The recent demise of the Hong Kong Restaurant building dusted off a few personal recollections of that once-popular Main Street location and stirred up memories of other now long-gone eating establishments.
More recent Flin Flonners will recall the Hong Kong as a favoured sit-down and takeout location. Us ‘olders’ will herald back to when Milt’s Sweet Shop was located there and reigned as THE spot for lunches, Coke floats*, sodas and confections.
Milt Young was one of many entrepreneurs who sought some small degree of fame and perhaps a bit of fortune in Flin Flon’s early rough and tumble days.
The Sweet Shop was well-named as Milt’s also offered home-made chocolates and Mrs. Frageau’s famous cinnamon buns and chocolate cake.
Uptown kids (myself included) would trade a few pennies or exchange an empty Coca-Cola* bottle for a bag of candy. A 1940s nickel at the main floor counter would get you a chocolate bar.
Back in the day… Flin Flon’s boom economy of the 1950s, with a population of some 12,000 souls, resulted in a busy restaurant trade.
A mid-1950s tour of eating spots would start at the top of the north Main Street hill where the HBM&S/Company Cafeteria served a full range of snacks and meals – including their popular family Christmas dinners.
Wandering down the hill you would find the Flin Flon Hotel Restaurant and the nearby Northern Café. Across the street was Jack Freedman’s famous Fall In that offered great milk shakes and ice cream sandwiches. An added bonus was to navigate the ups-and-downs of ‘the floor that moved with the muskeg.’
Down the way was the Golden Gate Café with an incredible menu including my childhood favorite (can you believe it?) liver and onions. For a time, the 24-hour day mine shifts saw the Northern and Golden Gate being open around the clock.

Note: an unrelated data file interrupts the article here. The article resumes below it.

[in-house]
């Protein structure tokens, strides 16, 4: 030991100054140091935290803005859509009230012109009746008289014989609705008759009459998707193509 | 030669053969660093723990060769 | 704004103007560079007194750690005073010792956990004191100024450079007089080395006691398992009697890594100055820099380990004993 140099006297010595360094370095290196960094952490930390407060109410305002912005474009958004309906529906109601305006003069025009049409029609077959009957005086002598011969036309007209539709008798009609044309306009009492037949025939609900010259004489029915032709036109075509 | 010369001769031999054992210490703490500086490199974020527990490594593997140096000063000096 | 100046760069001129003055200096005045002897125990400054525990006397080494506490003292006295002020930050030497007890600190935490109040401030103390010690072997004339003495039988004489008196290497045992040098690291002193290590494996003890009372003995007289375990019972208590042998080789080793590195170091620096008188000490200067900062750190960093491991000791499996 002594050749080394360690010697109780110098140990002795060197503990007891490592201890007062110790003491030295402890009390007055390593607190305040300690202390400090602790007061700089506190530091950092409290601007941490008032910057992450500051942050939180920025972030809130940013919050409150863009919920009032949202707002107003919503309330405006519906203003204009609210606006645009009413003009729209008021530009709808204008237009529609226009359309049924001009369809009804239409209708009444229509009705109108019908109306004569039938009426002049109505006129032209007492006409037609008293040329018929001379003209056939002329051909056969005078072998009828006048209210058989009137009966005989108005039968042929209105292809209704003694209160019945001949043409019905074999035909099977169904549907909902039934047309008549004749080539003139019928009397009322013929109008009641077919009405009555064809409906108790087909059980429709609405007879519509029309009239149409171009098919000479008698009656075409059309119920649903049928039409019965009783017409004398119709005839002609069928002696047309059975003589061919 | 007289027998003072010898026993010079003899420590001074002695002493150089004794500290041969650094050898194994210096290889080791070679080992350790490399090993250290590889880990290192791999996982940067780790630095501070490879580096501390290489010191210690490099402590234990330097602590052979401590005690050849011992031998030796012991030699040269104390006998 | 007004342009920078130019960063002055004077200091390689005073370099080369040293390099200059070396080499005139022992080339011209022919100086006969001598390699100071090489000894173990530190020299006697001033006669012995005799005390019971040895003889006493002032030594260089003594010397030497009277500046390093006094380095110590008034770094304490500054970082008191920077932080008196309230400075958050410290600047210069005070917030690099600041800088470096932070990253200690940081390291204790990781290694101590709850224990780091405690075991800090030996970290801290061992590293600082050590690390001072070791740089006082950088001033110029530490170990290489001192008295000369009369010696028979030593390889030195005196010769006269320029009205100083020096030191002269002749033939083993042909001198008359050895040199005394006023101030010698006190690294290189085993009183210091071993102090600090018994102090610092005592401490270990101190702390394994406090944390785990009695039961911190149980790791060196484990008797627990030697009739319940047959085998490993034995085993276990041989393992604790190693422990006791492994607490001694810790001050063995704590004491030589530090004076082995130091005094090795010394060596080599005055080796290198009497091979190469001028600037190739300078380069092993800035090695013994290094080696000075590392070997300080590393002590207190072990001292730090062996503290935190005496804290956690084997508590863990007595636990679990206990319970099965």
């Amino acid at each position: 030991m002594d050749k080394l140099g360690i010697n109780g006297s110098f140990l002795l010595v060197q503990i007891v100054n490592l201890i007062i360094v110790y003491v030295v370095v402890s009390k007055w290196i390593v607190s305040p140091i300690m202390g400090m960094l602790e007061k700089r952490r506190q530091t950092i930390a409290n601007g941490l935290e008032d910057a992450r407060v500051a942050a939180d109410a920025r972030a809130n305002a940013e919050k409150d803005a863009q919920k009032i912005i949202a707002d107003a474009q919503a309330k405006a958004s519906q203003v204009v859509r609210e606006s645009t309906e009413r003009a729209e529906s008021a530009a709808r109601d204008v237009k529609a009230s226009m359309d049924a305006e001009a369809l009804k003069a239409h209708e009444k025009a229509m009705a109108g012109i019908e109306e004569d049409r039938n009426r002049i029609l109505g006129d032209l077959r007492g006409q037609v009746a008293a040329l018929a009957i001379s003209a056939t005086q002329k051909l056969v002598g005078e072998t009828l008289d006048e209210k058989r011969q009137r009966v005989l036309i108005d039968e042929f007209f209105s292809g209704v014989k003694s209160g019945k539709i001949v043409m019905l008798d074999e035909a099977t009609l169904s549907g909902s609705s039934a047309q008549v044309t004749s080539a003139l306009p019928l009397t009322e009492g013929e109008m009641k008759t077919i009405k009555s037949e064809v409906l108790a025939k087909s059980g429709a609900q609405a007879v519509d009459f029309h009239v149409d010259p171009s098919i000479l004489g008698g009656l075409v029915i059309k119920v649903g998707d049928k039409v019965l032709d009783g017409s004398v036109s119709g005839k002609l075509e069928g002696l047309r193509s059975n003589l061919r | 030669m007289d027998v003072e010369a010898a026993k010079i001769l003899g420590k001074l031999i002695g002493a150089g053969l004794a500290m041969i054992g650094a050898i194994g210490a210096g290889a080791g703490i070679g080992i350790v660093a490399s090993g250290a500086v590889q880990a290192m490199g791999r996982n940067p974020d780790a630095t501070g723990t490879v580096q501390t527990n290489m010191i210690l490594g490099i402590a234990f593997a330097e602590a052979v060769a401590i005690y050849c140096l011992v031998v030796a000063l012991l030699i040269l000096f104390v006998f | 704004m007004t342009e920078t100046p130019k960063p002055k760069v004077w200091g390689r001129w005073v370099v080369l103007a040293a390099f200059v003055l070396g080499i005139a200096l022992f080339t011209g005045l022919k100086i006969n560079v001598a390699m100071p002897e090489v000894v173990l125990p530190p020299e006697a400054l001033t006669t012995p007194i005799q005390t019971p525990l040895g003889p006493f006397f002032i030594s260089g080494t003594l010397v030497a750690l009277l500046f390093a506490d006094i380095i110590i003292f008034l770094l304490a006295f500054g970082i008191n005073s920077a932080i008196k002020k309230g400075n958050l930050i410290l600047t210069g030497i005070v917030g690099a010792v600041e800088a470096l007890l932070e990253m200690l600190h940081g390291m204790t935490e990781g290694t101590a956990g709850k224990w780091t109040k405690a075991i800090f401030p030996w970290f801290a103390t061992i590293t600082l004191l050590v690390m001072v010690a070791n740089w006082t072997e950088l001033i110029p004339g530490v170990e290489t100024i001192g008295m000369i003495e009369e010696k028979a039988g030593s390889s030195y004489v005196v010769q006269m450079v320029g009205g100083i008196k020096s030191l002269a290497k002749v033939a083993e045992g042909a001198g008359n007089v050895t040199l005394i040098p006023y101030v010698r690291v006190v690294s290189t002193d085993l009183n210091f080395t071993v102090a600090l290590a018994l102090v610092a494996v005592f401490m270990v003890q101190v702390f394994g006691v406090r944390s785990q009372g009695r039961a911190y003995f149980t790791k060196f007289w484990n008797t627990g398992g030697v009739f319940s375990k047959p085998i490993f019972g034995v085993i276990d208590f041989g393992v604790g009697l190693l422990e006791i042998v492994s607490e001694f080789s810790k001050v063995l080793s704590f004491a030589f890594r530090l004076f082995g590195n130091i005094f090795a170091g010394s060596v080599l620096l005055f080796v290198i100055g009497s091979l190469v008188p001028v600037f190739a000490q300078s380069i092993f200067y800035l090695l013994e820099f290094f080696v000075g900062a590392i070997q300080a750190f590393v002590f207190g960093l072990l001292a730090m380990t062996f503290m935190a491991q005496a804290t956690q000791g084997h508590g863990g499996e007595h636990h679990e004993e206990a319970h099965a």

The Royal Hotel had a popular restaurant and soda bar and only a few steps away you could go for those cinnamon buns at Milt’s. Ray Hicken (later of KFC fame) went from shoe repair to operating the famous Dog House at Hapnot and Third Avenue.
The Dog House soon became the ‘hot spot’ for the teen crowd. Belated credit to Ray’s patience when the post-Teen Canteen crowd invaded on a Saturday night.
The early ’50s introduced the newly opened Co-op coffee bar that soon became a popular spot for shoppers to take a break. The Elks Hall on Church Street operated restaurant for a short time and meals were served the Legion on Hapnot Street.
Seasonally and perennially, Jennie Woods would welcome you to her canteen at the uptown Rink in the winter or the sandy-floor-from-little-bare-feet canteen at Phantom Lake in the summer.
Of course, no food tour would be complete without a shout to the Gateway Drive Inn’s foot-long hot dog that still reigns supreme in the Flin Flon memory bank. Yum! Say no more!
And a tip of the hat to good ’ol Johnny’s Confectionary, Birchview’s claim to fame as the favoured spot for a gab over coffee.
Oh yeah! Remember the Dutch Mill on Beaver Lake Road?
I don’t know about you, but I’m both hungry and full at the same time. What a feast of memories! See you at the Dog House!
P.S. Do you recall the little French fry stand that was located at the bottom of the 100 Stairs? Load on the salt, vinegar and ketchup!
*Indeed, it would be a Coke float. And only Coca-Cola product bottles could be exchanged for candy as Milt Young also owned the Coca-Cola franchise and naturally excluded competing beverages. The Coke plant was located in the back of Sam Young’s (Milt’s father) Auction Rooms located a few doors north of Dembinsky’s Men’s Wear.
Our Church Street gang enjoyed dropping in from time to time to watch the ‘little-bottling-apparatus-that-could’ wheeze and gasp away in a clatter and bang of production. If there were just a couple of kids, Milt would often offer a free Coke - to share, of course. The thrill of a lifetime for a scruffy Uptown kid. If a bunch of kids wandered in, Milt would offer an friendly hello and a knowing but welcoming smile. Fair enough!
Vincent Murphy-Dodds is a former Flin Flon resident now living in Regina. His column appears the first Wednesday of the month. Your comments on his column are welcomed. Contact firstname.lastname@example.org.